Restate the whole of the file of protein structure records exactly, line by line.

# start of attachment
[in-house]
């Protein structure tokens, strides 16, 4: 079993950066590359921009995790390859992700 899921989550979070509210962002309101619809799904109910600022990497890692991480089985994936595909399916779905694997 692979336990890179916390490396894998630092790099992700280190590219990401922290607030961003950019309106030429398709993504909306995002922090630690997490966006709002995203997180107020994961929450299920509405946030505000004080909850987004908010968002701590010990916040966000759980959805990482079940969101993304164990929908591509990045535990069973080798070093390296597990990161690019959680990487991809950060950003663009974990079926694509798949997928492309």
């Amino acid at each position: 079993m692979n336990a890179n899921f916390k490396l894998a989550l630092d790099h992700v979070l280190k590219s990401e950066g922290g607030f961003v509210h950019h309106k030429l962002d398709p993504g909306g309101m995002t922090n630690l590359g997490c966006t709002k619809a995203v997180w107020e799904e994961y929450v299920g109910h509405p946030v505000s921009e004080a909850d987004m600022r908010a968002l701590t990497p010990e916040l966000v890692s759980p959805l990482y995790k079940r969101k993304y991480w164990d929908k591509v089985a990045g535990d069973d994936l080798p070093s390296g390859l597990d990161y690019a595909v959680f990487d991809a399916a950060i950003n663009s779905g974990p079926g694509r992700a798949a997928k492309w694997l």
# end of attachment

[in-house]
């Protein structure tokens, strides 16, 4: 079993950066590359921009995790390859992700 899921989550979070509210962002309101619809799904109910600022990497890692991480089985994936595909399916779905694997 692979336990890179916390490396894998630092790099992700280190590219990401922290607030961003950019309106030429398709993504909306995002922090630690997490966006709002995203997180107020994961929450299920509405946030505000004080909850987004908010968002701590010990916040966000759980959805990482079940969101993304164990929908591509990045535990069973080798070093390296597990990161690019959680990487991809950060950003663009974990079926694509798949997928492309």
């Amino acid at each position: 079993m692979n336990a890179n899921f916390k490396l894998a989550l630092d790099h992700v979070l280190k590219s990401e950066g922290g607030f961003v509210h950019h309106k030429l962002d398709p993504g909306g309101m995002t922090n630690l590359g997490c966006t709002k619809a995203v997180w107020e799904e994961y929450v299920g109910h509405p946030v505000s921009e004080a909850d987004m600022r908010a968002l701590t990497p010990e916040l966000v890692s759980p959805l990482y995790k079940r969101k993304y991480w164990d929908k591509v089985a990045g535990d069973d994936l080798p070093s390296g390859l597990d990161y690019a595909v959680f990487d991809a399916a950060i950003n663009s779905g974990p079926g694509r992700a798949a997928k492309w694997l």